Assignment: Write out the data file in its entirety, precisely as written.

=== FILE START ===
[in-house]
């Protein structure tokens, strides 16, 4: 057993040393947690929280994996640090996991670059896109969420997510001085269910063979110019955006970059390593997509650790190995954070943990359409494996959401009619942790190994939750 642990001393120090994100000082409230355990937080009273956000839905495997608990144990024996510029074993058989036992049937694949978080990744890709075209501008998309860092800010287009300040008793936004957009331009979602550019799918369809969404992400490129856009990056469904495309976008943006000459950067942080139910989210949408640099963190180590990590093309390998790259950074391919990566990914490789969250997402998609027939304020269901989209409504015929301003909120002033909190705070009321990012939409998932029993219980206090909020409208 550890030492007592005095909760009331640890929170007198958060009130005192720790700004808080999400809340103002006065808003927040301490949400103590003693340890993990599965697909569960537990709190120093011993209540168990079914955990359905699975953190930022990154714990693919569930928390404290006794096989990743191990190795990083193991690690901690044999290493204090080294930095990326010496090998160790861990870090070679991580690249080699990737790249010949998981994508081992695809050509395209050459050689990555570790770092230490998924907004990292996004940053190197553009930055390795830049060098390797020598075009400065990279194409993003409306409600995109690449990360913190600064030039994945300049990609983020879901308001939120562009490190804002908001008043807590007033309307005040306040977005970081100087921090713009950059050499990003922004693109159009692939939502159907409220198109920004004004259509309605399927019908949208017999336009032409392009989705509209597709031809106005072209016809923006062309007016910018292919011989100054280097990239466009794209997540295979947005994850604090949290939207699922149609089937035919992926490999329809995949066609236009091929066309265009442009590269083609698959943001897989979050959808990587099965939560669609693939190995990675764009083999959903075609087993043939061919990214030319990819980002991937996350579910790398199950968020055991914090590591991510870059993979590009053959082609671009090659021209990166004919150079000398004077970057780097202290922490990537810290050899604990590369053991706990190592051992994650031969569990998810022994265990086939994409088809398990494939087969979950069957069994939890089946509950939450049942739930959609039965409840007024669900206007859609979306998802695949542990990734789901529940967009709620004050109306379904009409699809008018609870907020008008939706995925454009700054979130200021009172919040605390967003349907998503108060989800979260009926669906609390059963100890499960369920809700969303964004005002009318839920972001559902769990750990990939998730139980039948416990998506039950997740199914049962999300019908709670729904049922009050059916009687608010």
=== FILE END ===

[in-house]
């Protein structure tokens, strides 16, 4: 057993040393947690929280994996640090996991670059896109969420997510001085269910063979110019955006970059390593997509650790190995954070943990359409494996959401009619942790190994939750 642990001393120090994100000082409230355990937080009273956000839905495997608990144990024996510029074993058989036992049937694949978080990744890709075209501008998309860092800010287009300040008793936004957009331009979602550019799918369809969404992400490129856009990056469904495309976008943006000459950067942080139910989210949408640099963190180590990590093309390998790259950074391919990566990914490789969250997402998609027939304020269901989209409504015929301003909120002033909190705070009321990012939409998932029993219980206090909020409208 550890030492007592005095909760009331640890929170007198958060009130005192720790700004808080999400809340103002006065808003927040301490949400103590003693340890993990599965697909569960537990709190120093011993209540168990079914955990359905699975953190930022990154714990693919569930928390404290006794096989990743191990190795990083193991690690901690044999290493204090080294930095990326010496090998160790861990870090070679991580690249080699990737790249010949998981994508081992695809050509395209050459050689990555570790770092230490998924907004990292996004940053190197553009930055390795830049060098390797020598075009400065990279194409993003409306409600995109690449990360913190600064030039994945300049990609983020879901308001939120562009490190804002908001008043807590007033309307005040306040977005970081100087921090713009950059050499990003922004693109159009692939939502159907409220198109920004004004259509309605399927019908949208017999336009032409392009989705509209597709031809106005072209016809923006062309007016910018292919011989100054280097990239466009794209997540295979947005994850604090949290939207699922149609089937035919992926490999329809995949066609236009091929066309265009442009590269083609698959943001897989979050959808990587099965939560669609693939190995990675764009083999959903075609087993043939061919990214030319990819980002991937996350579910790398199950968020055991914090590591991510870059993979590009053959082609671009090659021209990166004919150079000398004077970057780097202290922490990537810290050899604990590369053991706990190592051992994650031969569990998810022994265990086939994409088809398990494939087969979950069957069994939890089946509950939450049942739930959609039965409840007024669900206007859609979306998802695949542990990734789901529940967009709620004050109306379904009409699809008018609870907020008008939706995925454009700054979130200021009172919040605390967003349907998503108060989800979260009926669906609390059963100890499960369920809700969303964004005002009318839920972001559902769990750990990939998730139980039948416990998506039950997740199914049962999300019908709670729904049922009050059916009687608010």